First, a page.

Singer and musician Spencer Davis, who founded The Spencer Davis Group, has died while being treated for pneumonia, his agent has said.
The star, who had hits with songs including Keep On Running and Gimme Some Lovin’ in the 1960s, died in hospital, aged 81.
As fans paid tribute on social media, Bob Birk, his agent of more than 30 years, said in a statement sent to Sky News: “He was a very good friend.
“He was a highly ethical, very talented, good-hearted, extremely intelligent, generous man. He leaves behind his long time, domestic partner, June and three adult children.
“He will be missed.”
Among those paying tribute on social media was fellow musician Badly Drawn Boy, who tweeted: “Sad news. Spencer Davis. Legend.”
Radio Caroline presenter Suzy Wild also tweeted: “I’m so very, very saddened to learn of the passing of Spencer Davis. He was such a lovely man, generous and kind, warm and funny, and will be much missed. RIP dear Spencer.”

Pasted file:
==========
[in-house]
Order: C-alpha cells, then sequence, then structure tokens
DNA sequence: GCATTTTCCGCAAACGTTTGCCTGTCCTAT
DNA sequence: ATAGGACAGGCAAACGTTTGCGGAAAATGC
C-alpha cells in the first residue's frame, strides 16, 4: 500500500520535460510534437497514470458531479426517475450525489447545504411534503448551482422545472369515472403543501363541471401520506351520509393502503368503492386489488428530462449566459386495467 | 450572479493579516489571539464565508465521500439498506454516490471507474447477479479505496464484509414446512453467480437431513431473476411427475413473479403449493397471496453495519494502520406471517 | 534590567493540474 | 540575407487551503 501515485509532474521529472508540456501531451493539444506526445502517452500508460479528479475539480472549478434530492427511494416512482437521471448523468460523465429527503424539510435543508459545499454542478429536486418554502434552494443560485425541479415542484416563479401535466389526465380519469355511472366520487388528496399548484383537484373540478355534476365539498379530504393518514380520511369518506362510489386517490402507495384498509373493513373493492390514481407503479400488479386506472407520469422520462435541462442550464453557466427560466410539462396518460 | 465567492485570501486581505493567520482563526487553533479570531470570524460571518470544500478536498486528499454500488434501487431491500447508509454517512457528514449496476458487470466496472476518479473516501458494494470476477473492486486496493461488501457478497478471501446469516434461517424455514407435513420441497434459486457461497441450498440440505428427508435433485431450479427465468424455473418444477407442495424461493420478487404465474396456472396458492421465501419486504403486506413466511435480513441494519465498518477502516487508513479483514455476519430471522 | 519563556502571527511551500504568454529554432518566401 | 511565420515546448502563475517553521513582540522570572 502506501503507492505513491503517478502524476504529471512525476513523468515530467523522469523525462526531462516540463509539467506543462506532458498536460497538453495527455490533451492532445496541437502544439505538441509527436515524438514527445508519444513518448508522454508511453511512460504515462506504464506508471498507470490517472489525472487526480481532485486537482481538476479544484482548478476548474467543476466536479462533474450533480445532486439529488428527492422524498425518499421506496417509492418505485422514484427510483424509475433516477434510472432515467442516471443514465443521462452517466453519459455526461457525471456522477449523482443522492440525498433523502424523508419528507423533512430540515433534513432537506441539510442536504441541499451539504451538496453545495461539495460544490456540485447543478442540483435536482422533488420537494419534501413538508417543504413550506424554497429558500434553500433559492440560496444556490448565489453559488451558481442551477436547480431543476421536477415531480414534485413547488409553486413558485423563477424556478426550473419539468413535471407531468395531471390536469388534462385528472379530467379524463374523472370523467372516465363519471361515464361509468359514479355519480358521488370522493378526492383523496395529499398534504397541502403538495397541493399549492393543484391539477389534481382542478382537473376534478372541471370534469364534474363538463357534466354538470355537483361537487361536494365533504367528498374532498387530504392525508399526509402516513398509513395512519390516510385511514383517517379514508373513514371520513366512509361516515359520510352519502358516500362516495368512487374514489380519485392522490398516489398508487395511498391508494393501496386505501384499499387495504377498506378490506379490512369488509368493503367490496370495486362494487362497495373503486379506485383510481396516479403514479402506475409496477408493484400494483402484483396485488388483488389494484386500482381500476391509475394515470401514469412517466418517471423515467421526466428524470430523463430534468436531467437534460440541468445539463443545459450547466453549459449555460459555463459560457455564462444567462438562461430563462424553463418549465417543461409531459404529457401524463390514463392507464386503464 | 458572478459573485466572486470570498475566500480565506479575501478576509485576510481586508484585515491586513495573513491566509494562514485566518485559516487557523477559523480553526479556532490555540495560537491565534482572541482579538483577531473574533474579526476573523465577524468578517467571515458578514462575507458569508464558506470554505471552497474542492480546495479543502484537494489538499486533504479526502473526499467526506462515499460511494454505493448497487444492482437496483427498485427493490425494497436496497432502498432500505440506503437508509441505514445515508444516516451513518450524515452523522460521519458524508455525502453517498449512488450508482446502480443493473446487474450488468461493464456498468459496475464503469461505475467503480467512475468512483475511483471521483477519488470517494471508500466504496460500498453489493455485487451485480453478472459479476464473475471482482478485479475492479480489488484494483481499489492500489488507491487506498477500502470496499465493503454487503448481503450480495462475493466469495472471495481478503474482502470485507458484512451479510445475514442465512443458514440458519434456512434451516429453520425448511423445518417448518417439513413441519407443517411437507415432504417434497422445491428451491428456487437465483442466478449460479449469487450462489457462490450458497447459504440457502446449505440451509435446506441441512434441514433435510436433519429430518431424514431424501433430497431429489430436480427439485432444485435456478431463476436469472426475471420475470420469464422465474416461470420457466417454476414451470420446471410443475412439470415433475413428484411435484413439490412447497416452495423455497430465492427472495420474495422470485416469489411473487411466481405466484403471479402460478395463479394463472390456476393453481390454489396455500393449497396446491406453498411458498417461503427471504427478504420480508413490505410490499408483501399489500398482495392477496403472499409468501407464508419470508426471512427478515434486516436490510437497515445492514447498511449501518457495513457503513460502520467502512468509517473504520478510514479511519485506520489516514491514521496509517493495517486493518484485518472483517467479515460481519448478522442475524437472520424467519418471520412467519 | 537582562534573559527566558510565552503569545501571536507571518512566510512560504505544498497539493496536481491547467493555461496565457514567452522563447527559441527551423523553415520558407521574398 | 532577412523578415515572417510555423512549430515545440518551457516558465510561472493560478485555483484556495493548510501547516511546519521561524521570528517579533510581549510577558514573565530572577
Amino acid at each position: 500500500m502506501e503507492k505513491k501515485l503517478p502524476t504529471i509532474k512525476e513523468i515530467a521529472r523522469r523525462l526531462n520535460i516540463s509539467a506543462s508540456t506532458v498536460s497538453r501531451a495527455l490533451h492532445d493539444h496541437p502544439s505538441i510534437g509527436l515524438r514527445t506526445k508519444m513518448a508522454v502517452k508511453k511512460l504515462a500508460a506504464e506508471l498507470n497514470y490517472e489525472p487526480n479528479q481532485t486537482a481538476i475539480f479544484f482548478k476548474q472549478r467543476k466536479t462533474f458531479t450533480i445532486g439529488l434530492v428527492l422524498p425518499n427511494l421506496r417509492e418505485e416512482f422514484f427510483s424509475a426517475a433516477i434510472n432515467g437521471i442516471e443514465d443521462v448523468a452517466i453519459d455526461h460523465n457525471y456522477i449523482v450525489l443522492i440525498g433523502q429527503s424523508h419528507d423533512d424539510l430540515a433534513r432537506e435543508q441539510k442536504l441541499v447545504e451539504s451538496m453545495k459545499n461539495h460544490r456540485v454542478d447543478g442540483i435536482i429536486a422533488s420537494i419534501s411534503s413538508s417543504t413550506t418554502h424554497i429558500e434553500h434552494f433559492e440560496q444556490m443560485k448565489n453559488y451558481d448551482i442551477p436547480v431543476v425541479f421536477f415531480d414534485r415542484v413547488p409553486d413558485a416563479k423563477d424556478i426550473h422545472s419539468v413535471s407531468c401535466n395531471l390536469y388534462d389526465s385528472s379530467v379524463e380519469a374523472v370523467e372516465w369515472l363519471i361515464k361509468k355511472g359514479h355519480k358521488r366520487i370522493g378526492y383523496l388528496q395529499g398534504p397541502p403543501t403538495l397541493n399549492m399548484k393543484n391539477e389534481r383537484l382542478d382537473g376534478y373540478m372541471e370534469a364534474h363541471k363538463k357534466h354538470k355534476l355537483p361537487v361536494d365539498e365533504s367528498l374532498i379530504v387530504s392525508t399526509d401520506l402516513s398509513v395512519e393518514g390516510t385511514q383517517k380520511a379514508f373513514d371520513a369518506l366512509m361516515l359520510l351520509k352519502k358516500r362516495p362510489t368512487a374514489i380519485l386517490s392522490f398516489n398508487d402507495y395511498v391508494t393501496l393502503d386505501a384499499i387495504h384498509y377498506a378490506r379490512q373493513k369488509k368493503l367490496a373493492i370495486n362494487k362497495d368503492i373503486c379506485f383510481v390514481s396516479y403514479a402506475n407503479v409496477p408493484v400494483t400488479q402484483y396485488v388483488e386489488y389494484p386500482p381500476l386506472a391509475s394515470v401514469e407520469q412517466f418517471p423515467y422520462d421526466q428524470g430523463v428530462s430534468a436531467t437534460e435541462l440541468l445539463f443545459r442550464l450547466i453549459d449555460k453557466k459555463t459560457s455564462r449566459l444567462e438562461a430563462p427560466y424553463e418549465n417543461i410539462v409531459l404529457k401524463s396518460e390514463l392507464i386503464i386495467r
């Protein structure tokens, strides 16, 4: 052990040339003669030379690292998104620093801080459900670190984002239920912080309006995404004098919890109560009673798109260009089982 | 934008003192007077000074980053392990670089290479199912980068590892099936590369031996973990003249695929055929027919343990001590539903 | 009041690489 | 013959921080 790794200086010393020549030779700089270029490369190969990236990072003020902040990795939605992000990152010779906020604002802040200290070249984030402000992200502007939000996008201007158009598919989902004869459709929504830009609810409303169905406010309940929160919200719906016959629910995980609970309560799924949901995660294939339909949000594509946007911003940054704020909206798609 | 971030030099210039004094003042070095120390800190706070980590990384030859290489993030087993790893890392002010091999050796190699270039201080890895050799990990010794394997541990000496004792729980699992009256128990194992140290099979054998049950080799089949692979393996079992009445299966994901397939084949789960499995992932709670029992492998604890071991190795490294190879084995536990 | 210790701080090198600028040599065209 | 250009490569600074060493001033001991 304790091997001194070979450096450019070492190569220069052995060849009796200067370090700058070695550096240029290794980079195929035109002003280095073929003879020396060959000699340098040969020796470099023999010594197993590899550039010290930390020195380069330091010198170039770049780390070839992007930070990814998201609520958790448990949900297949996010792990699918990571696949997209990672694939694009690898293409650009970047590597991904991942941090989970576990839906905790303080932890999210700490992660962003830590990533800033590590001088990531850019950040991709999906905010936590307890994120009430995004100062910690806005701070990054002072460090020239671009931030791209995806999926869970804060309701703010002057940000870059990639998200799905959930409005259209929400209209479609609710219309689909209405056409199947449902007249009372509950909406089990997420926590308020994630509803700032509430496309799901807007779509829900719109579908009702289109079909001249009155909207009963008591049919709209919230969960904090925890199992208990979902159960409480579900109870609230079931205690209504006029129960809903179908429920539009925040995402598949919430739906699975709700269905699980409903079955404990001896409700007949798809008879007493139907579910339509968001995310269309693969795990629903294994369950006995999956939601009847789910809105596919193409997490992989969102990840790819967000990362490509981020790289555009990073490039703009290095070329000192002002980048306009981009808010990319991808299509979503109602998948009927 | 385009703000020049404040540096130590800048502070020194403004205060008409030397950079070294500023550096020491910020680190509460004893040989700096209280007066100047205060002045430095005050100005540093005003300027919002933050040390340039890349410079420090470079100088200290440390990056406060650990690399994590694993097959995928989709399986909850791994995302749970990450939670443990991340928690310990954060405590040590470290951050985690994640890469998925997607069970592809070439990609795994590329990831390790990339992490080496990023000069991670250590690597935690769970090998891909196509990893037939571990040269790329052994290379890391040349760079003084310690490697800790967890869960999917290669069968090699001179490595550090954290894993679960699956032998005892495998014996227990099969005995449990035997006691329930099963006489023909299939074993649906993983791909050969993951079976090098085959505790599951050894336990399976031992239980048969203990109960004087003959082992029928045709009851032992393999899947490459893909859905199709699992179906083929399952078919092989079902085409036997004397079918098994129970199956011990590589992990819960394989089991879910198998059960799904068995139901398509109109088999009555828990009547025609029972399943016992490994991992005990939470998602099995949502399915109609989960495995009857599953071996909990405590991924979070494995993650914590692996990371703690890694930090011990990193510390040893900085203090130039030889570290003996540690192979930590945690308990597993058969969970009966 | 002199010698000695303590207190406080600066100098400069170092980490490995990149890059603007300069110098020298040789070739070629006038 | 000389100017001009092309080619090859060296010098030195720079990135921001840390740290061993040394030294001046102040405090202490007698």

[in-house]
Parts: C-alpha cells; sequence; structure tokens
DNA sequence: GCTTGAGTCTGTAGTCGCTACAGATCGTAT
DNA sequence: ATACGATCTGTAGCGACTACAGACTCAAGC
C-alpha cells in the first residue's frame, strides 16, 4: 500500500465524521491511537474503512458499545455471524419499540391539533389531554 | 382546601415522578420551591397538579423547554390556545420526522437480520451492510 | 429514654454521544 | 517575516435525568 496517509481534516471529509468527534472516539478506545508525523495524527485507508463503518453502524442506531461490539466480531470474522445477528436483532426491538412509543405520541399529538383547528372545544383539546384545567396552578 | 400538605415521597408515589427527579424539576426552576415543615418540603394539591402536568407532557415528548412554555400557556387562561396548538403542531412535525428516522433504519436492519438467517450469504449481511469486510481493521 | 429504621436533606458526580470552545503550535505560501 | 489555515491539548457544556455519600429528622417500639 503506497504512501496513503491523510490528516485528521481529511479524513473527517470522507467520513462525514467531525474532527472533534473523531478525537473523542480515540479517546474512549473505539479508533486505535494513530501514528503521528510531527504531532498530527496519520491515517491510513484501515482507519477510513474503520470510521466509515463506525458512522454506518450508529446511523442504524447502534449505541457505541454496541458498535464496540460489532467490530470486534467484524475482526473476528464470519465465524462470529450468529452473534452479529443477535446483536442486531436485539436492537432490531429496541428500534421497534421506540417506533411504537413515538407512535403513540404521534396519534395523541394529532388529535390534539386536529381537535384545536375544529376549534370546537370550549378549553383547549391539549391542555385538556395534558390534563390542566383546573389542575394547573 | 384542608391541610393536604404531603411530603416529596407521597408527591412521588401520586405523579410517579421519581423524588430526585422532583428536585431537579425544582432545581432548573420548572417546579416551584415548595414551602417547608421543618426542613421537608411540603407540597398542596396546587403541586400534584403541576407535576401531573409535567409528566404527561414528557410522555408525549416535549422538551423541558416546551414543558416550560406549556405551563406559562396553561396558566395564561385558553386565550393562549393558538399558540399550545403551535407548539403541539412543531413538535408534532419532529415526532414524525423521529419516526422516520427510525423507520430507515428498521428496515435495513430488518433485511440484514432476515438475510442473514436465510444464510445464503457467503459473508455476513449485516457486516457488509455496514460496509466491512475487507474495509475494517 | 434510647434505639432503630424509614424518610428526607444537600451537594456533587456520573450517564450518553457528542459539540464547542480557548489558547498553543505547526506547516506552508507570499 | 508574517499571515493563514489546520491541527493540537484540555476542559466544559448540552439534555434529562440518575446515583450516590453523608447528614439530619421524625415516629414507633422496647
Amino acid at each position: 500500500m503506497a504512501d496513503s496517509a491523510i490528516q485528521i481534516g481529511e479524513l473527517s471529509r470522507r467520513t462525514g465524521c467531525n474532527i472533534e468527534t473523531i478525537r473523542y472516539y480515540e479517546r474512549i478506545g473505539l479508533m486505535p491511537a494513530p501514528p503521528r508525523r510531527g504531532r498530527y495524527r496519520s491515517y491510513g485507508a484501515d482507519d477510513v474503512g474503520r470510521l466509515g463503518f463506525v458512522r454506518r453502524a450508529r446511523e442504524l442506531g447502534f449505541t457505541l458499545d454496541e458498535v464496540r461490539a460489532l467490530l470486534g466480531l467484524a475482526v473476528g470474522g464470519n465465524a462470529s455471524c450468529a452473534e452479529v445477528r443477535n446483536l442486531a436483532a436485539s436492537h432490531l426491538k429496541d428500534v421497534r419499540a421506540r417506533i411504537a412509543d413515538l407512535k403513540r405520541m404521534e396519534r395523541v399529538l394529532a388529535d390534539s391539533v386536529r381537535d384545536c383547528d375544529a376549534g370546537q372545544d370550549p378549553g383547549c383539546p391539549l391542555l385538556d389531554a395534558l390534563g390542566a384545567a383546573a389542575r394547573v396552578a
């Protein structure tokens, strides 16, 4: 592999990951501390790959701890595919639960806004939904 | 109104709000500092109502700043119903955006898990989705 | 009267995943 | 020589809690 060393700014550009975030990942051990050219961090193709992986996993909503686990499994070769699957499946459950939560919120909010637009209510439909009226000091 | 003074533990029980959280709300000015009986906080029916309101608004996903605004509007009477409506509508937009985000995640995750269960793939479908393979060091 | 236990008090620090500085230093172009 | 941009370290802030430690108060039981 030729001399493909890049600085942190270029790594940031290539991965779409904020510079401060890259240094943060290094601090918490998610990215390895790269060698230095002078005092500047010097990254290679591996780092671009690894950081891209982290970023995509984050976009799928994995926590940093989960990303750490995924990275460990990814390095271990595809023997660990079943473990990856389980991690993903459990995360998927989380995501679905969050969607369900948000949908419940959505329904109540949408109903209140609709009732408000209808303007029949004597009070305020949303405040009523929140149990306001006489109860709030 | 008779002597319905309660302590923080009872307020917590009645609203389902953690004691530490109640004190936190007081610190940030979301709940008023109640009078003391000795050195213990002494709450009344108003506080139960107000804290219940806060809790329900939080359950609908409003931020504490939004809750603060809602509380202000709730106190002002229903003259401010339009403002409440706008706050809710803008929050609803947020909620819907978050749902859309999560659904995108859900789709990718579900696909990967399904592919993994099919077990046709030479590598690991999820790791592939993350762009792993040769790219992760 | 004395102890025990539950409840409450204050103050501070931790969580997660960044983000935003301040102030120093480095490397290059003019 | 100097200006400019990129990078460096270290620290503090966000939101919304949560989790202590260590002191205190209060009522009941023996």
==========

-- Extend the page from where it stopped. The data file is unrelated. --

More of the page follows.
And the actor Philip Martin Brown tweeted: “#RIP Spencer Davis. Such happy memories of Northern Soul dancing to This Hammer.”
Born in Wales, Davis formed his group in Birmingham in 1963, alongside Steve Winwood on keyboard and guitar, his brother Muff Winwood on bass, and Pete York on drums.
The BBC reported that the group was originally called The Rhythm & Blues Quartette, but changed their name when Muff highlighted that Davis was the only one who liked doing media interviews.
According to the Official Charts Company, the band topped the UK singles chart twice, with their breakout hit Keep On Running and Somebody Help Me, and had seven top 40 singles and three top 10 albums.
When Keep On Running – a cover of a song by West Indian performer Jackie Edwards – led UK charts in 1966, it overtook double A-sided Beatles single We Can Work It Out/Day Tripper as number one and the band sent a congratulating telegram to Davis.
Gimme Some Lovin’ famously featured on the soundtracks of films The Blues Brothers and Notting Hill.